In Iceland, celebrating days of darkness
The month of November in Iceland is usually the time when winter stops making fleeting threats of visiting and actually settles down with ice, snow and serious darkness in its wake. Ice, snow and darkness that will prevail for the next four to five months.
Alas, not a particularly pleasant time to visit except to see the Northern lights and quite possibly run into trouble too as icy roads are less than ideal for safety and snow on top will close any road in minutes at certain times.
The big tourist companies would love for you to visit during this time and actively promote this idea with government backing. Which is quite fine. A number of folks love wintertime and darkness and while little can be seen of the stunning Iceland nature there are other things to oohhh and aahhh about in wintertime.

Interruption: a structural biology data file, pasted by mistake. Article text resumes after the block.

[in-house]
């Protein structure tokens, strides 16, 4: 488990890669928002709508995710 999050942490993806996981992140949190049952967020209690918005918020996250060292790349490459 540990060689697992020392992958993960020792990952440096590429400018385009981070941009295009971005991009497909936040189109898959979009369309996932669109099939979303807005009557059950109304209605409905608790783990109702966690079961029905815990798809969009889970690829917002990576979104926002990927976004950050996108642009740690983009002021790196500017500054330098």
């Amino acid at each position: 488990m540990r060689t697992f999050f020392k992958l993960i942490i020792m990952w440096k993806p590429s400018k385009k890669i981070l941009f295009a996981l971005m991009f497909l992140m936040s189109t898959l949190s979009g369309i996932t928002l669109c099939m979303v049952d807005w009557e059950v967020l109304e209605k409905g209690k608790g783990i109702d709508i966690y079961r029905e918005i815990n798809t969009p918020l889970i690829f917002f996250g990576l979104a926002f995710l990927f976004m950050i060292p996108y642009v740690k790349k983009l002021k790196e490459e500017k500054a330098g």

But one would be hard pressed to find anything special going on outside of Reykjavik city during this time. Apart from the East of Iceland where a number of towns and villages have created a winter festival called the Days of Darkness.
The festival takes place over a week or two in seven or eight different villages and it must be said to be rather impressive considering how tiny some of the places in question are. In some cases villages with only a couple of hundred inhabitants.
Now, this festival is not of high enough calibre to entice folks to visit the area especially but it certainly makes for a more enjoyable stay if in the East at the time. The largest towns offer shows and special events over this time while the smaller ones do their best with costume parties and candle-floats.The program differs slightly between years but should appeal to some of you out there. After all, where else do humans celebrate darkness especially? And what does the Church think about such activity…
Sadly there is no website for the event but keep checking in here and we´ll let you know 🙂